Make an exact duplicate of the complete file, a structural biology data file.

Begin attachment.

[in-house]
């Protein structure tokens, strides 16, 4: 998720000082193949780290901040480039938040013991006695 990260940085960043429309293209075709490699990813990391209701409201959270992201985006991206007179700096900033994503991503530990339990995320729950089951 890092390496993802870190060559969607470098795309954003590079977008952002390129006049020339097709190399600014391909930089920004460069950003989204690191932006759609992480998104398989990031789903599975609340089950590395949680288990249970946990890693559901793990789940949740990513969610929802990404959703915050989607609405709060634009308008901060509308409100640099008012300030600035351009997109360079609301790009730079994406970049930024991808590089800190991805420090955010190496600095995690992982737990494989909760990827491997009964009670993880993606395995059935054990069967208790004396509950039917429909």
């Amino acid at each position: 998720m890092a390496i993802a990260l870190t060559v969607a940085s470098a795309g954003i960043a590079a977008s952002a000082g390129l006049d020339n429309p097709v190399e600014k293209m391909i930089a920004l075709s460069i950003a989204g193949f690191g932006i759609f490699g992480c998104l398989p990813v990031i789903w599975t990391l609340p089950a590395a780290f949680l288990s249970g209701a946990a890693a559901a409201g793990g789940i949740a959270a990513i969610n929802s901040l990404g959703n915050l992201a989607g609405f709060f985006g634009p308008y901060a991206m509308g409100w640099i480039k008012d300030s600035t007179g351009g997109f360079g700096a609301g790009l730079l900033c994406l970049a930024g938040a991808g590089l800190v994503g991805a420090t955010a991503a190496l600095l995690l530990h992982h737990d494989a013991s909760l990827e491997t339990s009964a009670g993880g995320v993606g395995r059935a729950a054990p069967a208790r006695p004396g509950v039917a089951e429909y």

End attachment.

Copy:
[in-house]
């Protein structure tokens, strides 16, 4: 998720000082193949780290901040480039938040013991006695 990260940085960043429309293209075709490699990813990391209701409201959270992201985006991206007179700096900033994503991503530990339990995320729950089951 890092390496993802870190060559969607470098795309954003590079977008952002390129006049020339097709190399600014391909930089920004460069950003989204690191932006759609992480998104398989990031789903599975609340089950590395949680288990249970946990890693559901793990789940949740990513969610929802990404959703915050989607609405709060634009308008901060509308409100640099008012300030600035351009997109360079609301790009730079994406970049930024991808590089800190991805420090955010190496600095995690992982737990494989909760990827491997009964009670993880993606395995059935054990069967208790004396509950039917429909």
């Amino acid at each position: 998720m890092a390496i993802a990260l870190t060559v969607a940085s470098a795309g954003i960043a590079a977008s952002a000082g390129l006049d020339n429309p097709v190399e600014k293209m391909i930089a920004l075709s460069i950003a989204g193949f690191g932006i759609f490699g992480c998104l398989p990813v990031i789903w599975t990391l609340p089950a590395a780290f949680l288990s249970g209701a946990a890693a559901a409201g793990g789940i949740a959270a990513i969610n929802s901040l990404g959703n915050l992201a989607g609405f709060f985006g634009p308008y901060a991206m509308g409100w640099i480039k008012d300030s600035t007179g351009g997109f360079g700096a609301g790009l730079l900033c994406l970049a930024g938040a991808g590089l800190v994503g991805a420090t955010a991503a190496l600095l995690l530990h992982h737990d494989a013991s909760l990827e491997t339990s009964a009670g993880g995320v993606g395995r059935a729950a054990p069967a208790r006695p004396g509950v039917a089951e429909y």